“If you try to image a planet, you run into several difficulties,” he explains. “One is that their separation is very small on the sky. So, you need to spatially resolve and isolate the signal of the planet. So, you need a certain size telescope to do that. The problem is earth’s atmosphere blurs out the images, and so it exacerbates the issue.”
Another issue is that the starlight is so bright, scientists need to find a way to block it to see the planets around it. The committee thinks the technology to do that exists, but they must be able to get above the earth’s atmosphere with the right equipment to make it happen.
Better eyes on the skies
That leads to the committee’s second recommendation, this one, for the National Science Foundation: complete work on the Giant Magellan Telescope in Chile, and start to build the proposed Thirty Meter Telescope in Hawaii. The new technology in these super telescopes will produce images 10 times sharper than those from the Hubble, even though they are ground-based.
Their highly sophisticated equipment will also allow scientists to greatly enhance the work of the third recommendation: completing the partially funded Wide Field Infrared Survey Telescope or WFIRST. When launched into space, it will search for and gather information on planets hundreds of light years away.
Crepp says that data will help scientists learn what the planets are made of.
“Is it a giant puffy atmosphere, or is it a rock or somewhere in between? Is it a water world? We don’t know the answers to these yet, but we’re just starting to get the first hints and inclinations what these worlds might be like around other stars,” Crepp said.
More importantly, scientists will try to determine if there are any signs of life.
The panel’s other recommendations include building new highly sensitive equipment, creating new ways for multidisciplinary teams all over the world to collaborate on various aspects of the project, and forming a profitable investor program to further laboratory, ground-based and theoretical telescopic research.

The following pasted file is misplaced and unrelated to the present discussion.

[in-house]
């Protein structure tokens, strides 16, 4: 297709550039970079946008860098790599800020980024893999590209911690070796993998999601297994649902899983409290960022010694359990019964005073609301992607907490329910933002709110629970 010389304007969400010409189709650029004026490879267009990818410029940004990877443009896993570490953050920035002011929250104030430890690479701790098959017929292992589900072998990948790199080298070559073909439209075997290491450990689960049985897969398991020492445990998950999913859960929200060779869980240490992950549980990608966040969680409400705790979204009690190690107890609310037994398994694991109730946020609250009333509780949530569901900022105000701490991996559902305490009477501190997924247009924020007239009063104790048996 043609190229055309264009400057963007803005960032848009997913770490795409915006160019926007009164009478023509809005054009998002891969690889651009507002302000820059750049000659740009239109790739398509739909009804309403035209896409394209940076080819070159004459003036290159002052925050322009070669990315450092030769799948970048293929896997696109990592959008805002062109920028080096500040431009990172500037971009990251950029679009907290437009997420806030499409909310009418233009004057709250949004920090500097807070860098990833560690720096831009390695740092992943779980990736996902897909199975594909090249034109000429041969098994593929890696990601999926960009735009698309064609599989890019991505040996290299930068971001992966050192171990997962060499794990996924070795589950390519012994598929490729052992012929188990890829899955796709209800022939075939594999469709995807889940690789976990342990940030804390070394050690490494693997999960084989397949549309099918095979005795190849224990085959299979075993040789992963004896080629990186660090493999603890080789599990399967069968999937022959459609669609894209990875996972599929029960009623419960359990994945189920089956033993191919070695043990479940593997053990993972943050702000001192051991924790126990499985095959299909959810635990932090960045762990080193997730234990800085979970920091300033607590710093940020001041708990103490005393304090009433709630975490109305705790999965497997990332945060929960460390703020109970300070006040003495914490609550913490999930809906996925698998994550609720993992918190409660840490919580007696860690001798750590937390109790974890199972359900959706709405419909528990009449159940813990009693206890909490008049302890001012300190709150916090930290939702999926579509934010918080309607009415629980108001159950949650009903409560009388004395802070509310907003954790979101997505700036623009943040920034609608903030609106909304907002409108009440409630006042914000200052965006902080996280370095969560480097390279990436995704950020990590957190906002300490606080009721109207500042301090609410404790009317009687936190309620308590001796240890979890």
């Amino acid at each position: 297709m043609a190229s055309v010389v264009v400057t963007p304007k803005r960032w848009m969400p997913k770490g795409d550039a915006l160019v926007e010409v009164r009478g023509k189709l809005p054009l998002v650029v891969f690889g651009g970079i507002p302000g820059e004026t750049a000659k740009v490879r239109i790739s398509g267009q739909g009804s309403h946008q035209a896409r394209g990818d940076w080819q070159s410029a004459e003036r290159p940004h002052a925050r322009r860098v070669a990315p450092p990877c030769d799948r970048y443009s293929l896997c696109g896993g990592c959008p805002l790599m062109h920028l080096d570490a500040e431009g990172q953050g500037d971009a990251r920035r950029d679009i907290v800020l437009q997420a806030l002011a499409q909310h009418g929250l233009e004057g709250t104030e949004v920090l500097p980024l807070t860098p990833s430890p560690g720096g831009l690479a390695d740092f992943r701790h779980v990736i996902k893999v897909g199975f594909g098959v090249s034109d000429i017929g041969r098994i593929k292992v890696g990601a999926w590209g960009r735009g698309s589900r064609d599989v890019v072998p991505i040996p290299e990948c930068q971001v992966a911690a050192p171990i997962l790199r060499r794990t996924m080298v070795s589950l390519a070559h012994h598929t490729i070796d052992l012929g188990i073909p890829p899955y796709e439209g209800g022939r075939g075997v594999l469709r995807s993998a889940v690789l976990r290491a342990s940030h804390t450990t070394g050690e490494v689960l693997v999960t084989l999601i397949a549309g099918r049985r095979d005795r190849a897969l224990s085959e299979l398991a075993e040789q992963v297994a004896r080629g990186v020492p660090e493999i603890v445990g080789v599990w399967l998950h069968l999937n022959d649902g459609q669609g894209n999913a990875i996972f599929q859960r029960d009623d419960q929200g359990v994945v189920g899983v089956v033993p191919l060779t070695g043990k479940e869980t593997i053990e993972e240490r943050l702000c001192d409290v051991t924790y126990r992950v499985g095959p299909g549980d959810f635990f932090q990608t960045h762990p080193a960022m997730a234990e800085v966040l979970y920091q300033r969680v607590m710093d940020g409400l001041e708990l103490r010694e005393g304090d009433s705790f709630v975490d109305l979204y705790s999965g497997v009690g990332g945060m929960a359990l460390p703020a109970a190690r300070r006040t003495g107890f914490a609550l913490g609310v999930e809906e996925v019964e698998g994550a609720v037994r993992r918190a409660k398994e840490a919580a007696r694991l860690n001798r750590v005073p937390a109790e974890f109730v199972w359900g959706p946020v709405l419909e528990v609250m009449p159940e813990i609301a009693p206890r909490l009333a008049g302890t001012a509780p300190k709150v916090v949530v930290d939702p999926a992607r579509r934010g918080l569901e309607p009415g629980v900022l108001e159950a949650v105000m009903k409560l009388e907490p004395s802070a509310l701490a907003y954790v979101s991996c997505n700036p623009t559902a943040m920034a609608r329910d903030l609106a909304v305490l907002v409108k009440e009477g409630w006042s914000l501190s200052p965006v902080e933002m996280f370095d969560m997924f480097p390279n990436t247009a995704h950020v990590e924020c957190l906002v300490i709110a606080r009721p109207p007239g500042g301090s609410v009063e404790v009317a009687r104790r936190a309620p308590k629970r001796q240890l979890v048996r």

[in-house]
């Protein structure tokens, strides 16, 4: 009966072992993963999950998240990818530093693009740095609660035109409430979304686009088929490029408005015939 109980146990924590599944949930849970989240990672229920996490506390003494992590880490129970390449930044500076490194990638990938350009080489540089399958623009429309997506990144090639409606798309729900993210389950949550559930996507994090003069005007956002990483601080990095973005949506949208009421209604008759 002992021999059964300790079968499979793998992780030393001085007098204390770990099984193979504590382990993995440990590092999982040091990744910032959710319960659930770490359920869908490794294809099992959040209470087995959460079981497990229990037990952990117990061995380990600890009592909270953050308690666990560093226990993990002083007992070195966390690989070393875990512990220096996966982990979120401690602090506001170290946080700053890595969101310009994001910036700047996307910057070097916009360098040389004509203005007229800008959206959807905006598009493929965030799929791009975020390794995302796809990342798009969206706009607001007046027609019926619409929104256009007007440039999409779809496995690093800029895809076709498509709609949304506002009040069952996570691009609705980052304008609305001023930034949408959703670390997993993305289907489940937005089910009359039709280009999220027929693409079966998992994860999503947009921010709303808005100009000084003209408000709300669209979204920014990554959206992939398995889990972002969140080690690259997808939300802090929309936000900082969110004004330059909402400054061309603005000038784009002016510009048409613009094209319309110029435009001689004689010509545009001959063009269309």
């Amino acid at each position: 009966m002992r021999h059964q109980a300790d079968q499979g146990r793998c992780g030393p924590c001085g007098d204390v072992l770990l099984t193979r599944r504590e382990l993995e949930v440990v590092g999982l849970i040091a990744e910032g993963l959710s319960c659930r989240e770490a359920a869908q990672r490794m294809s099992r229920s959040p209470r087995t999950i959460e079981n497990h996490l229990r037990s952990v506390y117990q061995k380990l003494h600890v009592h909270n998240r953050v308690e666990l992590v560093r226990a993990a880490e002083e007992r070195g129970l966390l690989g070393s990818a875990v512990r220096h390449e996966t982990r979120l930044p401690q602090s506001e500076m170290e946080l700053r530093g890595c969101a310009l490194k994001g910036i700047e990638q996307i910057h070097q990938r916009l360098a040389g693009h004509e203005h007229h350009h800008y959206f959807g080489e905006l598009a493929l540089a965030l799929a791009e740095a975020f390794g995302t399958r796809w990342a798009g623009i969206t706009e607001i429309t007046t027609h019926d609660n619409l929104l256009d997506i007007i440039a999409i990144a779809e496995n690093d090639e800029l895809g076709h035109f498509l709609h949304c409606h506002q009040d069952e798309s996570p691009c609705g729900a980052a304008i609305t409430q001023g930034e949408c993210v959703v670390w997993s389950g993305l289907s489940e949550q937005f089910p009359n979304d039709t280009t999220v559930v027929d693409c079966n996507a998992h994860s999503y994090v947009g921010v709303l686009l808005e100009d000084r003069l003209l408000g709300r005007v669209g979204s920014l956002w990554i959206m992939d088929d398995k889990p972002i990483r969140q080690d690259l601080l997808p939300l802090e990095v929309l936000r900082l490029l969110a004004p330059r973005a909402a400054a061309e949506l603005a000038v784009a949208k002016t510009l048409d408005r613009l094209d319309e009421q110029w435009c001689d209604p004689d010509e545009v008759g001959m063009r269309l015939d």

The big question
Crepp notes that people have wondered for millennia if our planet was unique in the universe, whether we are truly alone.
“This is a question that impacts not only science but theology, philosophy and other areas. It’s a curiosity. It’s part of being human. Is our world special? Is it isolated? Are there other planets out there that have life? Can we communicate with them? Are they our distant brethren? How are we related to one another? If so, what can we learn from one another? So, that’s the motivation for a lot of people on our panel to go to work on a daily basis.”
The report from the National Academy of Sciences Committee on Exoplanet Science Strategy will be reviewed by Congress. Portions of it may be included in the final 2020-2030 Astronomy and Astrophysics Decadal Survey, which will fund the continuing search for exoplanets and the study of extraterrestrial life. (VOA)